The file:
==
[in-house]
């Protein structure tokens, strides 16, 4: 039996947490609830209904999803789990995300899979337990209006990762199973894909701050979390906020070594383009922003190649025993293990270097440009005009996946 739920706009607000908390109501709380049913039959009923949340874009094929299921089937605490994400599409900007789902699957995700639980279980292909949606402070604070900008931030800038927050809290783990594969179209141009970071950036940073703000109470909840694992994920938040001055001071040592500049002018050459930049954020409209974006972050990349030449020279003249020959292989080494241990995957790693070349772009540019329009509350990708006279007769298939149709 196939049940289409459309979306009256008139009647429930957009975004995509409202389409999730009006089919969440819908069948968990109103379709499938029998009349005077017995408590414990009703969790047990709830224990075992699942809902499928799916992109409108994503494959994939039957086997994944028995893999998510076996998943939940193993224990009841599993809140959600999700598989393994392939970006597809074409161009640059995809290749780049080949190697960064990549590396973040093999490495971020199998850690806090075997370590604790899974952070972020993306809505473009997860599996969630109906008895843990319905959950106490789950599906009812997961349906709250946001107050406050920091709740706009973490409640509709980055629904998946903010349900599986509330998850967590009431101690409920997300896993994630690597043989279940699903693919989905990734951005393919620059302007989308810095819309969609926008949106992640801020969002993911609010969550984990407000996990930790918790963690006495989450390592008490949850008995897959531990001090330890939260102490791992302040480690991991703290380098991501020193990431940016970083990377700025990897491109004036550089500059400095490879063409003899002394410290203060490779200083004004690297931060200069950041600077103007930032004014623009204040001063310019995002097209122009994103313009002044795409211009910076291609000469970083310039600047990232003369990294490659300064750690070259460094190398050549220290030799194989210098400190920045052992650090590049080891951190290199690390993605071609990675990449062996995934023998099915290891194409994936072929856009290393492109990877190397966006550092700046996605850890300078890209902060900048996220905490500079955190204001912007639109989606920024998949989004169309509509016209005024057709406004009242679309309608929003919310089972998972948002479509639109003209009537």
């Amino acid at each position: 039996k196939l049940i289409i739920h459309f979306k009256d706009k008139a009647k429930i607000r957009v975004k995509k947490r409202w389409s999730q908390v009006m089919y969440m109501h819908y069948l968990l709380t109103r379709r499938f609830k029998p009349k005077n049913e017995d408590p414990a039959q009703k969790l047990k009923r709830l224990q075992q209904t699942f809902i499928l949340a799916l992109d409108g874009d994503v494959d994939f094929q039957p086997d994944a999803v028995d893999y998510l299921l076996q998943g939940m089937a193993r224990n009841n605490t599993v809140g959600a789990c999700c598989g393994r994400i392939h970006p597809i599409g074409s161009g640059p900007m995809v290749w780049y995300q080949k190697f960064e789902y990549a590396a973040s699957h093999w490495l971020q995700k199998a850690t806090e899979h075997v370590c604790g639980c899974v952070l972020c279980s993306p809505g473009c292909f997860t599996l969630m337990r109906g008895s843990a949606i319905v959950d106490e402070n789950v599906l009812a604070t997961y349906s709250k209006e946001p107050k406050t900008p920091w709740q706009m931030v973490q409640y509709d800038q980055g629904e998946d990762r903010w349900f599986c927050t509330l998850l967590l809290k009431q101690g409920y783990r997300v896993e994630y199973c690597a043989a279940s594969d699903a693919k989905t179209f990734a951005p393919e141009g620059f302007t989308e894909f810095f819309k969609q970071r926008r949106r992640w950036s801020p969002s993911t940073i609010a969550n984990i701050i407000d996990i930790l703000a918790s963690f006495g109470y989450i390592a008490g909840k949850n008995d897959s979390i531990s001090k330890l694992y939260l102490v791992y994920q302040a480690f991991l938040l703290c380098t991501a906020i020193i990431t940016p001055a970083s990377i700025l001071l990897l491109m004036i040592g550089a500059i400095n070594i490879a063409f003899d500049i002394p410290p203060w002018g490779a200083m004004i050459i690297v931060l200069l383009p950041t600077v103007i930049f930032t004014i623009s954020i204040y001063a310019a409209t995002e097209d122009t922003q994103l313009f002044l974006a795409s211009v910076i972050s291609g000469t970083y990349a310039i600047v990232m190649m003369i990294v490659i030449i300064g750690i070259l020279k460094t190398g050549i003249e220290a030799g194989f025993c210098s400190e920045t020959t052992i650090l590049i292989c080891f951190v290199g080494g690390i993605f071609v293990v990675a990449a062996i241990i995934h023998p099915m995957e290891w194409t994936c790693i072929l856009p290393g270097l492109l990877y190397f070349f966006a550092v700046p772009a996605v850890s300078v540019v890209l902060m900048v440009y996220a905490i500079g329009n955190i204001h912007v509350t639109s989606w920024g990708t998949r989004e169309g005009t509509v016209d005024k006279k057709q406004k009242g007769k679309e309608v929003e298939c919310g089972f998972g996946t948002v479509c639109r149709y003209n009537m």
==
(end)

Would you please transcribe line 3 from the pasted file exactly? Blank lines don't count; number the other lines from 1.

């Amino acid at each position: 039996k196939l049940i289409i739920h459309f979306k009256d706009k008139a009647k429930i607000r957009v975004k995509k947490r409202w389409s999730q908390v009006m089919y969440m109501h819908y069948l968990l709380t109103r379709r499938f609830k029998p009349k005077n049913e017995d408590p414990a039959q009703k969790l047990k009923r709830l224990q075992q209904t699942f809902i499928l949340a799916l992109d409108g874009d994503v494959d994939f094929q039957p086997d994944a999803v028995d893999y998510l299921l076996q998943g939940m089937a193993r224990n009841n605490t599993v809140g959600a789990c999700c598989g393994r994400i392939h970006p597809i599409g074409s161009g640059p900007m995809v290749w780049y995300q080949k190697f960064e789902y990549a590396a973040s699957h093999w490495l971020q995700k199998a850690t806090e899979h075997v370590c604790g639980c899974v952070l972020c279980s993306p809505g473009c292909f997860t599996l969630m337990r109906g008895s843990a949606i319905v959950d106490e402070n789950v599906l009812a604070t997961y349906s709250k209006e946001p107050k406050t900008p920091w709740q706009m931030v973490q409640y509709d800038q980055g629904e998946d990762r903010w349900f599986c927050t509330l998850l967590l809290k009431q101690g409920y783990r997300v896993e994630y199973c690597a043989a279940s594969d699903a693919k989905t179209f990734a951005p393919e141009g620059f302007t989308e894909f810095f819309k969609q970071r926008r949106r992640w950036s801020p969002s993911t940073i609010a969550n984990i701050i407000d996990i930790l703000a918790s963690f006495g109470y989450i390592a008490g909840k949850n008995d897959s979390i531990s001090k330890l694992y939260l102490v791992y994920q302040a480690f991991l938040l703290c380098t991501a906020i020193i990431t940016p001055a970083s990377i700025l001071l990897l491109m004036i040592g550089a500059i400095n070594i490879a063409f003899d500049i002394p410290p203060w002018g490779a200083m004004i050459i690297v931060l200069l383009p950041t600077v103007i930049f930032t004014i623009s954020i204040y001063a310019a409209t995002e097209d122009t922003q994103l313009f002044l974006a795409s211009v910076i972050s291609g000469t970083y990349a310039i600047v990232m190649m003369i990294v490659i030449i300064g750690i070259l020279k460094t190398g050549i003249e220290a030799g194989f025993c210098s400190e920045t020959t052992i650090l590049i292989c080891f951190v290199g080494g690390i993605f071609v293990v990675a990449a062996i241990i995934h023998p099915m995957e290891w194409t994936c790693i072929l856009p290393g270097l492109l990877y190397f070349f966006a550092v700046p772009a996605v850890s300078v540019v890209l902060m900048v440009y996220a905490i500079g329009n955190i204001h912007v509350t639109s989606w920024g990708t998949r989004e169309g005009t509509v016209d005024k006279k057709q406004k009242g007769k679309e309608v929003e298939c919310g089972f998972g996946t948002v479509c639109r149709y003209n009537m």